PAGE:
I could easily come up with another 10, at least!
Wednesday, February 17, 2010
I believe that all of life's answers can be found in musicals. Mostly Sondheim musicals, but some others as well.
I've often said that the theatre is my cathedral, so it shouldn't be surprising to learn that I truly believe in the life's lessons learned in experiencing the human condition through one of our greatest art forms.
Now before I lose everybody because you think you don't like musicals (that is, if I haven't already), I have to say, that statement is about as valid as saying you don't like all movies!
There are many, many different types of musicals. While I like more than your average Jane, I can't say I love them all. I love the ones that say something about us.
It wasn't until Into the Woods, however, that I truly began to understand how musicals spoke to me about what I believed.
Sondheim took fairy tales and changed their messages by adding a 2nd act about what happens after Happily Ever After. I cannot listen to this cast recording or watch the DVD without learning something new. More than anything, it reminds me that our schemas are not always based in truth; that it's worth exploring what we think we believe when confronted with information that does not coincide.
Wicked taught me that the most powerful relationships don't have to be romantic or relative; we learn from everyone that we meet in our lives and when we're lucky, we have friends that hold a special place in our heart.
Avenue Q taught me that "everything in life is only for now." That has gotten me through the darkest hours of these past 5 years. Every time I start to wonder if I actually can make it through this, I turn on "For Now" and I remember all of the times I previously thought I wouldn't make it through, and I did. It is how I know that every emotion has a beginning, a middle, and an end.
Rent reminds me that whenever I feel like no one gets me, we all have a community. I have several communities; theatre friends, work friends, online friends, lifelong friends. Sometimes, I just need to reach out to another network.
In the Heights taught me that you can change the world by serving your community.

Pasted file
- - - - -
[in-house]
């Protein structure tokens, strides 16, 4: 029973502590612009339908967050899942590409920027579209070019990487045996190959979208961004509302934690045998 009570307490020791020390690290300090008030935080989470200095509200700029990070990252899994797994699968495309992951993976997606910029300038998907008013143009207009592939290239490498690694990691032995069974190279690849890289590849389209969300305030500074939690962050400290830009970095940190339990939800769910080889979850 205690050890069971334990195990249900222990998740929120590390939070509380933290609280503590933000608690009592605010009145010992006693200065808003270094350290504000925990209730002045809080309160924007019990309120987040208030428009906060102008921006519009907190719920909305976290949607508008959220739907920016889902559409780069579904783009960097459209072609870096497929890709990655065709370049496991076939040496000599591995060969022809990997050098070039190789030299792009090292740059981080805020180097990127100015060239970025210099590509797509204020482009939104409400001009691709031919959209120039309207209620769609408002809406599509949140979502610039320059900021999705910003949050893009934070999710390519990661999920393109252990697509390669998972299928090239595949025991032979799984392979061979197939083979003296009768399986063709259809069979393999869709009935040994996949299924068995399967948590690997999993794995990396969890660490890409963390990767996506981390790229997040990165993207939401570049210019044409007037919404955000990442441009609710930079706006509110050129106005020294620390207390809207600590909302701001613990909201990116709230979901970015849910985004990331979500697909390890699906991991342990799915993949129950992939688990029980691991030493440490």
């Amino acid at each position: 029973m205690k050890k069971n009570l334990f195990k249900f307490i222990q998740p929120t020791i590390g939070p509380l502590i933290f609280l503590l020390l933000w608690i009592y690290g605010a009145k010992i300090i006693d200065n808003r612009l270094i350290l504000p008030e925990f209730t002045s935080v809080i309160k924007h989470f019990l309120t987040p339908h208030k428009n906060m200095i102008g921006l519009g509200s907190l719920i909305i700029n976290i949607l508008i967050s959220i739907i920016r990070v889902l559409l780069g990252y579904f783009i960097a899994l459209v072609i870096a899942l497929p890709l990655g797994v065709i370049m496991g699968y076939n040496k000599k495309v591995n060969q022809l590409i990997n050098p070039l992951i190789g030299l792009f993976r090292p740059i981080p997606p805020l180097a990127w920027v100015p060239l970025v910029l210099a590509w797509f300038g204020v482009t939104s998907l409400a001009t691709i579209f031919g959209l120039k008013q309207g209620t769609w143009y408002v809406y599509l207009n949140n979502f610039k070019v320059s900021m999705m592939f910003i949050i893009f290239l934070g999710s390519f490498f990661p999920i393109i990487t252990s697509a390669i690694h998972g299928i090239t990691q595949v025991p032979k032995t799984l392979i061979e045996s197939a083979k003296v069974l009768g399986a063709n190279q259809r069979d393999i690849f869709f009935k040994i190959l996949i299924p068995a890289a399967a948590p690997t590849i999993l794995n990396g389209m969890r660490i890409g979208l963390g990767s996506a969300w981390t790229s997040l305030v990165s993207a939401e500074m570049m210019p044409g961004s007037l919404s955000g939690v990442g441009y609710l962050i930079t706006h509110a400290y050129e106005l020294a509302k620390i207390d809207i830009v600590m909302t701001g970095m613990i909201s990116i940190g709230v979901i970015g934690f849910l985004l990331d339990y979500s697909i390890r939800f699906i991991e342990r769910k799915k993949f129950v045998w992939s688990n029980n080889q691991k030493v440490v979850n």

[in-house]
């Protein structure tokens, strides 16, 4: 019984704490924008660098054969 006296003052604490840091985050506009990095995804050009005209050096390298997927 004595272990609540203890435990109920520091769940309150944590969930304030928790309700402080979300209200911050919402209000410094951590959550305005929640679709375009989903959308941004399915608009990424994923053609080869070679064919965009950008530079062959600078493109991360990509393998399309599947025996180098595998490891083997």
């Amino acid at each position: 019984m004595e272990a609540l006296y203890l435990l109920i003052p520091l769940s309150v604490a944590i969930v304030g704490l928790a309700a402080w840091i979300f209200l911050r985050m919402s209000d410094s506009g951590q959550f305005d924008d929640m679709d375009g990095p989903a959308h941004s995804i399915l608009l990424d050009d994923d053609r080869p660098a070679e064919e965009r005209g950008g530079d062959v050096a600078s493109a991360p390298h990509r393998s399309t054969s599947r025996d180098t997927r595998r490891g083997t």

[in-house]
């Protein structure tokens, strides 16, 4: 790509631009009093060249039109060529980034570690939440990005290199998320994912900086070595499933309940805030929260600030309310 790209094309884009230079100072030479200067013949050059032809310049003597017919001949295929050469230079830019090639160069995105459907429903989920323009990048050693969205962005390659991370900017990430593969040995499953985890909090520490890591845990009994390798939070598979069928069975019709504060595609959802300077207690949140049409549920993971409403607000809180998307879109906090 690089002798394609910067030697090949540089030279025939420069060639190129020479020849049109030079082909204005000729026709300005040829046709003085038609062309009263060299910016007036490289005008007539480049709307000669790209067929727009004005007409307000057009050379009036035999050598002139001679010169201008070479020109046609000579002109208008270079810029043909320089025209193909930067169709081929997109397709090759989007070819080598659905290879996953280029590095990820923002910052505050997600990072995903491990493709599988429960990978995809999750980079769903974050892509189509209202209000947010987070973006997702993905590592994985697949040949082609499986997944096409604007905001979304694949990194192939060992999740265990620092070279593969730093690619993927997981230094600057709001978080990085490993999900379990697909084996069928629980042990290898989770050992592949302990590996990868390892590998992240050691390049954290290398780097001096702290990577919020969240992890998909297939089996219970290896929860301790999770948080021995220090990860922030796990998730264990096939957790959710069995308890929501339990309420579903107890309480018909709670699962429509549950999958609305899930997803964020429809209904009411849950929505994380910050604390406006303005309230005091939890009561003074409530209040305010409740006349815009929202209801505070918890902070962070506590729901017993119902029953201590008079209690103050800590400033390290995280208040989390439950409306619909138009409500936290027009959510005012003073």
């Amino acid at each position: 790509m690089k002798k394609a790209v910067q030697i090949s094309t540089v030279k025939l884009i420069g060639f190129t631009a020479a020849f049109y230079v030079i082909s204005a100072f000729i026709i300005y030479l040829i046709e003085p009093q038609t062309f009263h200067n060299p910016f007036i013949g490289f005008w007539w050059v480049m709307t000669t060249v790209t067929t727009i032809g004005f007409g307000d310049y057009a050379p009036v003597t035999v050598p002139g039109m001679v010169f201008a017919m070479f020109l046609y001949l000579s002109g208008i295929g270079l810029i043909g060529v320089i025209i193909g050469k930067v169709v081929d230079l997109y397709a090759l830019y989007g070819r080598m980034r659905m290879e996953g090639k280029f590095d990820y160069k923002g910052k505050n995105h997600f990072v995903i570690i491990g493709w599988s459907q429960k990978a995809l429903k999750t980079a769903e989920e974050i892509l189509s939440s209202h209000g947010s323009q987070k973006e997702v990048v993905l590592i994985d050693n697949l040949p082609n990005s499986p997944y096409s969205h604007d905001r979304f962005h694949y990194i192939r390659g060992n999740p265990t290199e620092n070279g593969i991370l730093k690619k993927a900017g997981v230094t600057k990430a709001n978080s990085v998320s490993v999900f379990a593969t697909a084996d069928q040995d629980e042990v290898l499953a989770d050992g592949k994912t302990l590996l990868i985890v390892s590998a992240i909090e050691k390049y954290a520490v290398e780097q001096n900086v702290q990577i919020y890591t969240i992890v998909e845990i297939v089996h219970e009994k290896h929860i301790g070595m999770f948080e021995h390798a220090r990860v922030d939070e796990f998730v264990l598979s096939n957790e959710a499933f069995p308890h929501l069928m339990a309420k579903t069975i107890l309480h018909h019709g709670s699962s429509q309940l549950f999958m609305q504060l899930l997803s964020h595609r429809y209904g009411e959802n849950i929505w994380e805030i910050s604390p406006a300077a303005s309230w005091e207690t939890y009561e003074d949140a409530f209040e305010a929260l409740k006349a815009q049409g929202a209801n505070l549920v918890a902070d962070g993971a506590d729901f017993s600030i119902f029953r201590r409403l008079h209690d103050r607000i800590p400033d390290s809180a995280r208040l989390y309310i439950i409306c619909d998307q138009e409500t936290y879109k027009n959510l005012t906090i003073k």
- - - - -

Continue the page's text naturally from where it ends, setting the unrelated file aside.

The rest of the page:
I believe in music. I believe that characters that feel something so deeply have to sing it. And sometimes, I do, too.
Tuesday, February 16, 2010
It came after watching The Pregnancy Pact together. I'm proud to say she was horrified at the thought of actually wanting to get pregnant during high school, and while she tried to reassure me that she will NOT be doing that while in high school, I didn't want to leave it at just that. We discussed options, we discussed condoms, we discussed STD's.
Shortly thereafter, I read the MSNBC article about Abstinence ed, minus the morals, may work. While no one should be convinced by one sole study, I can't help but think that this approach of talking about both abstinence and safe sex makes logical sense.
I could easily have agreed with my daughter, and admonished "you better not!" after her vow of celibacy, but I didn't. I've grown accustomed to thinking about consequences, and I didn't want her to one day not tell me that she'd broken her vow for fear of my disappointment. I didn't want her to face the consequences of that all by herself.
While we certainly have our fair share of verbal spats because she's an adolescent and I'm the mom, we still talk a great deal. I need to do my part if I have any hope that she'll still talk to me when she's 16.
So I talked to her about all of it. About all of the options. About all of the possible consequences of such decisions. And I did tell her that if she changes her mind, I want her to talk to me or another adult about it. I try to make room for the possibility that she might not want to talk to me about such things, but she also has the numbers of her aunts, uncles, and trusted family friends in her cell phone.
What was especially weird about it was how it wasn't weird at all. Neither of us were embarrassed, and she asked questions so I know she wasn't just thinking, "please let this be over soon" the whole time! It was a conversation, not a lecture. She even felt comfortable enough to admit her own insecurities that no one will ever like her. And I got to just hold her, while she found comfort in my arms. And I was comforted that she still needs her mom every now and then.
Originally posted on LA Moms Blog, Feb. 16, 2010.
Monday, February 15, 2010
Sunday, February 14, 2010
Oh, dear, dear Jon. In the darkest political days, I can count on you (if you're not on hiatus) to make me smile.
When I hear of a new political drama, I think of you first, dear Jon. I hope that you'll be on to give me your take on the latest big speech, or the newest political "star" making the rounds on every morning news show.
You give great interview. I confess, I've watched your interview with Jim Cramer again and again. And again. And when it's your turn to be the interviewee, you still give great interview. I love a man who can both give and take.